It happened today - April 21, 2016

On this date in 1918, April 21, the Red Baron was finally and permanently shot down. Who actually killed Manfred von Richthofen remains a bit of a mystery; he was pursuing Canadian pilot Arthur “Wop” May and briefly engaged another Canadian, Arthur “Roy” Brown but was almost certainly killed by an Australian anti-aircraft gunner, likely Sgt. Cedric Popkin. A bigger mystery to me is the mystique surrounding him to this day.

He was, of course, a superb combat pilot. His official 80 victories top the list of World War I aces, with France’s Rene Fonck just 5 back at 75 and Canada’s Billy Bishop at 72. Von Richthofen is far behind the all-time leader, Erich Hartmann, credited with 352, but flying on the Eastern front in World War II Hartmann benefited from far more advanced technology and a far bigger technological advantage over his numerous Soviet foes.

The Red Baron was determined, skillful, an excellent leader as well as solo flyer and keenly interested in the technical aspects of fighter aircraft. And had he fought for a better cause he would be celebrated for his contribution to it. But there is a mystique around him that is slightly puzzling, and not to be explained solely by Snoopy’s obsession with him. Like many cult figures, he has a fey side not to be overlooked.

He was a cold, distant man with an impressive theatrical streak including the business of defiantly painting his planes red after January 1916, scorning camouflage, and also ordering an engraved silver cup to celebrate each victory until Germany’s silver shortage made it impossible, and refusing to continue with base metals. And he was associated with the aircraft, a symbol of modernity whose potency in those days is almost impossible to recapture now that smartphones are old news.

He was, unsurprisingly, a reconnaissance cavalry officer when the war began. But as trenches and machine guns made cavalry impractical, his regiment was turned into messengers, running dispatches and operating field telephones. When this unglamorous non-combat role was further downgraded, as he saw it, to logistics, he protested and applied for the fledgling German air force, writing “I have not gone to war in order to collect cheese and eggs, but for another purpose.”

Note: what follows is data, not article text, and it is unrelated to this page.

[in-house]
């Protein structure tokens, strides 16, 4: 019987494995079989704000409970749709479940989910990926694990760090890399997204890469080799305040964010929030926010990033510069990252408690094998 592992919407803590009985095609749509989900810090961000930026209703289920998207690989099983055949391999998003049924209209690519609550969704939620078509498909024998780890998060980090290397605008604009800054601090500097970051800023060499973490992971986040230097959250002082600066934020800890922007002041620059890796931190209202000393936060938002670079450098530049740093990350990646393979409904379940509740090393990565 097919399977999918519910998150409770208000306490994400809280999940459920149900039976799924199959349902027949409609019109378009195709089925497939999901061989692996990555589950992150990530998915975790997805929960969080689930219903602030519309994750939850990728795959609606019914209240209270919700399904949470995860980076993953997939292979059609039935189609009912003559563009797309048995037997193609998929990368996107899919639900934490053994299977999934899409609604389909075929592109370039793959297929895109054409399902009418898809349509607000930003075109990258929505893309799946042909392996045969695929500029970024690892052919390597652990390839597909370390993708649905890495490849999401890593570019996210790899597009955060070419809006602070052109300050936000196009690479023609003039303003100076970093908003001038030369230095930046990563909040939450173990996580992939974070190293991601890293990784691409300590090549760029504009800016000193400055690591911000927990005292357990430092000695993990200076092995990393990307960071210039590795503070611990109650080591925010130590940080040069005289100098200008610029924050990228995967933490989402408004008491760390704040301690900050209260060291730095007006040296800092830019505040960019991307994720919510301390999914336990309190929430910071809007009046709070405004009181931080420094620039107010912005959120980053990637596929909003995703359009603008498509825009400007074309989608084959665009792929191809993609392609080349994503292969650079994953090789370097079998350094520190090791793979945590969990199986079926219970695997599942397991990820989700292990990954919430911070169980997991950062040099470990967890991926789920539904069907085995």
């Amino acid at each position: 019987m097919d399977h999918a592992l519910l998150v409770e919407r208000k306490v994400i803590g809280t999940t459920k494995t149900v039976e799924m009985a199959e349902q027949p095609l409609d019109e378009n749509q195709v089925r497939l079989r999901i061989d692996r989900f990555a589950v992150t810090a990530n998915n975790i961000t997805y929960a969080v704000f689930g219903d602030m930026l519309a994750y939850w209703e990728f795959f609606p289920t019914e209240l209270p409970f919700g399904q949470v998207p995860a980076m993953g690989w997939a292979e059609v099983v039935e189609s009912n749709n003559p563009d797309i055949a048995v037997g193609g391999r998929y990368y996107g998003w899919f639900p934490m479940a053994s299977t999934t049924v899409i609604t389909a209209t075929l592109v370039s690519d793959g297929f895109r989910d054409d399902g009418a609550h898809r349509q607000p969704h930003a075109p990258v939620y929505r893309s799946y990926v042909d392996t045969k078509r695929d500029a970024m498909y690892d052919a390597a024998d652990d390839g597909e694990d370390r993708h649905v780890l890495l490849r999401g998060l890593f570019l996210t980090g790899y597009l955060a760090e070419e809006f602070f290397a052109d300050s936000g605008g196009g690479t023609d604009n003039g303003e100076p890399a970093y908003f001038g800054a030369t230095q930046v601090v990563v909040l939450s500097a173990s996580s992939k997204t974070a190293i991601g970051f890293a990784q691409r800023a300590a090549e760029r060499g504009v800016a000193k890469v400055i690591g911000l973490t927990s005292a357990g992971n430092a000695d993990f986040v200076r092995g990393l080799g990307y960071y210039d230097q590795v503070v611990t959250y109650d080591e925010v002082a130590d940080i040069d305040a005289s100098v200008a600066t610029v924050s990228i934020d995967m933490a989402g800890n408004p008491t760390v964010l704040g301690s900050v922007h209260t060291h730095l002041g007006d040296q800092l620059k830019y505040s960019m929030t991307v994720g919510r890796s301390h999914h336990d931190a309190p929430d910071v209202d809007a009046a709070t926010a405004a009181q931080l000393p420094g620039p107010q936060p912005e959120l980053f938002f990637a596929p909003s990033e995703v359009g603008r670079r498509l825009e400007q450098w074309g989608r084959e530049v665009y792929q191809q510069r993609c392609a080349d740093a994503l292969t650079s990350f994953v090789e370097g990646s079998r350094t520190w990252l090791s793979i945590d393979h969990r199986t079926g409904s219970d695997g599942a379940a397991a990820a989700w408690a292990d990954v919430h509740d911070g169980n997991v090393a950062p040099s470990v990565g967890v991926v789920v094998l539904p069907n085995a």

So yes. He had style. And a title, which some alleged egalitarians find strangely fascinating. Incidentally he was not really a “baron” in the sense that we understand it. An aristocrat, he held the title “Freiherr” or “free lord” but it is not hereditary; all male members of his family were entitled to it, even while their fathers were alive. In Germany he was better known as Der Rote Kampfflieger (literally “The Red Battle Flyer” but more fluidly “The Red Fighter Pilot”, which was the title of his 1917 autobiography.

He was good at killing. He seems to have liked it. And he perished as he had lived, just 25 years old. What, indeed, would he have done otherwise? What could he have done? His brother Lothar, a distinguished ace in his own right with 40 credited victories and a bolder flyer, survived the war only to die in a plane crash in 1922 survived by an actress passenger and her manager.

So yes, an impressive pilot. But hardly an attractive human being, and not one who put his somewhat questionable talents to a cause that would at least partly redeem them.

To give him what credit I can, he suffered a serious head injury in early July 1917 and while his autobiography was written while he was recovering, he may also have spent some of his convalescence reflecting on who he was and who he should have been. At any rate, though he died less than a year after writing the book, he had already repudiated it as too arrogant, saying he was “no longer that kind of person.”

I would like to think so. But I’m not persuaded. And while he was a remarkable man, I do not know that he deserves to be admired except on technical grounds. His mystique I find odd and off-putting.